Complete Schedule

Title

Exploring the Role of Elderly Adults’ Internet Usage in Urban China

Presentation Type

Oral Presentation

Abstract

This study attempts to explore if obstacles and advantages of elderly internet usage models from developed countries could be replicated in the existing Chinese urban elderly care systems. In the past 30 years, China’s elderly population has increased rapidly. The traditional pattern of elderly care is encountering a severe challenge linked to current 4-2-1 family structure (four grandparents, two parents, and one child) (Zhang, Gu, & Luo, 2014), due to rapid urbanization, and diminishing government assistance. The topic of elderly care in the changing socioeconomic context of China is a neglected subject. In this paper perspectives and needs of elderly are clarified by analyzing existing urban elderly care models in China. The paper points out that internet usage satisfies social network and health information needs of elderly adults who are relatively healthy, both mentally and physically. The data suggests a combination of family-based support, a community-based support, and an elderly health insurance by the Chinese government significantly impact development of wellbeing policies of elderly in China.

Start Date

25-4-2015 1:30 PM

End Date

25-4-2015 2:30 PM

Faculty Advisor

Ga-Young Choi

Comments

Moderator: Anne Woodrick, Sociology, Anthropology, and Criminology

Location: Sabin Hall, Room 25

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Apr 25th, 1:30 PM Apr 25th, 2:30 PM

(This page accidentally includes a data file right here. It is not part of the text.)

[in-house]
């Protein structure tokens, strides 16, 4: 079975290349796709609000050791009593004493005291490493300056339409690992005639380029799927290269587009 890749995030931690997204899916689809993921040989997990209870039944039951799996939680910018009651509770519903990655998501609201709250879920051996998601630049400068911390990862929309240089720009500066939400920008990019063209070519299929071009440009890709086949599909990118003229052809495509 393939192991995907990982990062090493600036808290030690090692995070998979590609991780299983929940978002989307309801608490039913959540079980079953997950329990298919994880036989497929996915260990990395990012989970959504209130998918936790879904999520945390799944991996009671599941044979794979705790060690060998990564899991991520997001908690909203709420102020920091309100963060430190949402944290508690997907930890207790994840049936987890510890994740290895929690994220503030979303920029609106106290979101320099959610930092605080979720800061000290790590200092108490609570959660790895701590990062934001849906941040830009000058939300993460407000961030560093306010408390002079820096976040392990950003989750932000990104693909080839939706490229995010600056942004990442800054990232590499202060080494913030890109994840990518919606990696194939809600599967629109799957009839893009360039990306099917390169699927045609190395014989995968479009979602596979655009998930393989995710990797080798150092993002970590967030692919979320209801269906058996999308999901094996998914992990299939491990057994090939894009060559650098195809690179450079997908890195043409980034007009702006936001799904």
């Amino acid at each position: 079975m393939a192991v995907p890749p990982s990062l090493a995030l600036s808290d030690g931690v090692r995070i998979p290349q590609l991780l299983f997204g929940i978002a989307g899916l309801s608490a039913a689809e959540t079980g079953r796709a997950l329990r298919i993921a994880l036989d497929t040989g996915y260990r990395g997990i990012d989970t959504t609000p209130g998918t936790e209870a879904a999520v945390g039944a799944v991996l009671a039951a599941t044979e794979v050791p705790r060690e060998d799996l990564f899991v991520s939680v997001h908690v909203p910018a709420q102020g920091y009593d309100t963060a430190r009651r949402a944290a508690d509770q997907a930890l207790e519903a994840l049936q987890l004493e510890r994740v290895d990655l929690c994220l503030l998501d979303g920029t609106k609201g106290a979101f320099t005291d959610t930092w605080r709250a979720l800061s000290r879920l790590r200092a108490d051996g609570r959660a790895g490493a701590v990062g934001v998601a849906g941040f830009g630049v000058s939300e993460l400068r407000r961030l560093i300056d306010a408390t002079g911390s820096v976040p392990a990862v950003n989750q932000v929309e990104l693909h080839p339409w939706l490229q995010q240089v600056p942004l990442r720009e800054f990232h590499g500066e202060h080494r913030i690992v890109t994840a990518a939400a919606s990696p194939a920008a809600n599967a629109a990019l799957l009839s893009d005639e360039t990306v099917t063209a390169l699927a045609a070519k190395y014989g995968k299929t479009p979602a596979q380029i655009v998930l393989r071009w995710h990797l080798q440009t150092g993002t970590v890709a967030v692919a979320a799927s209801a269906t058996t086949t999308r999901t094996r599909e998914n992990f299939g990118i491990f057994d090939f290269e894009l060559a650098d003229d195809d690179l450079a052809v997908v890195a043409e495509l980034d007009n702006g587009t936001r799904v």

Exploring the Role of Elderly Adults’ Internet Usage in Urban China

This study attempts to explore if obstacles and advantages of elderly internet usage models from developed countries could be replicated in the existing Chinese urban elderly care systems. In the past 30 years, China’s elderly population has increased rapidly. The traditional pattern of elderly care is encountering a severe challenge linked to current 4-2-1 family structure (four grandparents, two parents, and one child) (Zhang, Gu, & Luo, 2014), due to rapid urbanization, and diminishing government assistance. The topic of elderly care in the changing socioeconomic context of China is a neglected subject. In this paper perspectives and needs of elderly are clarified by analyzing existing urban elderly care models in China. The paper points out that internet usage satisfies social network and health information needs of elderly adults who are relatively healthy, both mentally and physically. The data suggests a combination of family-based support, a community-based support, and an elderly health insurance by the Chinese government significantly impact development of wellbeing policies of elderly in China.